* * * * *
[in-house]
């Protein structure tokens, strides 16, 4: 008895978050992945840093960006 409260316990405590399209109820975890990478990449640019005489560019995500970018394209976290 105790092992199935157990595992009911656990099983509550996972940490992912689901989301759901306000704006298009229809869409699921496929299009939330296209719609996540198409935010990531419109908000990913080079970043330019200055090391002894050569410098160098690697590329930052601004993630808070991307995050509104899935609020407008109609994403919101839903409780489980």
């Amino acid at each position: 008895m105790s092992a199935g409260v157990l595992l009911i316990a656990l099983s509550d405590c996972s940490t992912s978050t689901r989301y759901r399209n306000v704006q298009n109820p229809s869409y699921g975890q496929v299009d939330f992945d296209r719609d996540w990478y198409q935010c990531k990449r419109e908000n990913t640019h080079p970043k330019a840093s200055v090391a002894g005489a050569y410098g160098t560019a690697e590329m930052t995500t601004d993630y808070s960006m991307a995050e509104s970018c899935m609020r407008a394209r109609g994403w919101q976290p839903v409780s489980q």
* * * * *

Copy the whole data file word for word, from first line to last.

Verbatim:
[in-house]
């Protein structure tokens, strides 16, 4: 008895978050992945840093960006 409260316990405590399209109820975890990478990449640019005489560019995500970018394209976290 105790092992199935157990595992009911656990099983509550996972940490992912689901989301759901306000704006298009229809869409699921496929299009939330296209719609996540198409935010990531419109908000990913080079970043330019200055090391002894050569410098160098690697590329930052601004993630808070991307995050509104899935609020407008109609994403919101839903409780489980």
């Amino acid at each position: 008895m105790s092992a199935g409260v157990l595992l009911i316990a656990l099983s509550d405590c996972s940490t992912s978050t689901r989301y759901r399209n306000v704006q298009n109820p229809s869409y699921g975890q496929v299009d939330f992945d296209r719609d996540w990478y198409q935010c990531k990449r419109e908000n990913t640019h080079p970043k330019a840093s200055v090391a002894g005489a050569y410098g160098t560019a690697e590329m930052t995500t601004d993630y808070s960006m991307a995050e509104s970018c899935m609020r407008a394209r109609g994403w919101q976290p839903v409780s489980q």